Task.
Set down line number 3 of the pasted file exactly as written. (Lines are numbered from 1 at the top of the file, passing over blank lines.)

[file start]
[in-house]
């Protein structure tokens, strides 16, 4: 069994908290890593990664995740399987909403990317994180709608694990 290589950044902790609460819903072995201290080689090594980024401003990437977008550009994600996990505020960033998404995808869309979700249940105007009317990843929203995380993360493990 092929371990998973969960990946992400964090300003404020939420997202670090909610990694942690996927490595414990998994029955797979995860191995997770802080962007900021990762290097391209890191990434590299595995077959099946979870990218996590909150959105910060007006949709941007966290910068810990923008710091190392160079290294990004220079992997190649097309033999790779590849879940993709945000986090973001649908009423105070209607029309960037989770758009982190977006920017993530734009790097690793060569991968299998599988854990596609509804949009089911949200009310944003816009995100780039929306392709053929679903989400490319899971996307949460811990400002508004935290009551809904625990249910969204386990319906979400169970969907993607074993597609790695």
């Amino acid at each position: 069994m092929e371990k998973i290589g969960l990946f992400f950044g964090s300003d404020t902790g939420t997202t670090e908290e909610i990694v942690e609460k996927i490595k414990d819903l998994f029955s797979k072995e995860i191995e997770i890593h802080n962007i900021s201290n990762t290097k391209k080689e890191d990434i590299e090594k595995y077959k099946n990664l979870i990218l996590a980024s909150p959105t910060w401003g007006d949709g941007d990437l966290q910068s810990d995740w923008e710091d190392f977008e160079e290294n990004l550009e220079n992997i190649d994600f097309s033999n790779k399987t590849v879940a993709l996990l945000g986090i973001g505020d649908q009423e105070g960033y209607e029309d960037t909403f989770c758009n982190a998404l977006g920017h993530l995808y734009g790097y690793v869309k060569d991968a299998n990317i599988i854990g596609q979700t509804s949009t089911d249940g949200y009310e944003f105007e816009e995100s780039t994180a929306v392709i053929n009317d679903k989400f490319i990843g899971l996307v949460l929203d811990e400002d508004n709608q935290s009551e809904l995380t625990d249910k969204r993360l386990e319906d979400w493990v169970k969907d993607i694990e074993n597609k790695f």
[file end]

């Amino acid at each position: 069994m092929e371990k998973i290589g969960l990946f992400f950044g964090s300003d404020t902790g939420t997202t670090e908290e909610i990694v942690e609460k996927i490595k414990d819903l998994f029955s797979k072995e995860i191995e997770i890593h802080n962007i900021s201290n990762t290097k391209k080689e890191d990434i590299e090594k595995y077959k099946n990664l979870i990218l996590a980024s909150p959105t910060w401003g007006d949709g941007d990437l966290q910068s810990d995740w923008e710091d190392f977008e160079e290294n990004l550009e220079n992997i190649d994600f097309s033999n790779k399987t590849v879940a993709l996990l945000g986090i973001g505020d649908q009423e105070g960033y209607e029309d960037t909403f989770c758009n982190a998404l977006g920017h993530l995808y734009g790097y690793v869309k060569d991968a299998n990317i599988i854990g596609q979700t509804s949009t089911d249940g949200y009310e944003f105007e816009e995100s780039t994180a929306v392709i053929n009317d679903k989400f490319i990843g899971l996307v949460l929203d811990e400002d508004n709608q935290s009551e809904l995380t625990d249910k969204r993360l386990e319906d979400w493990v169970k969907d993607i694990e074993n597609k790695f």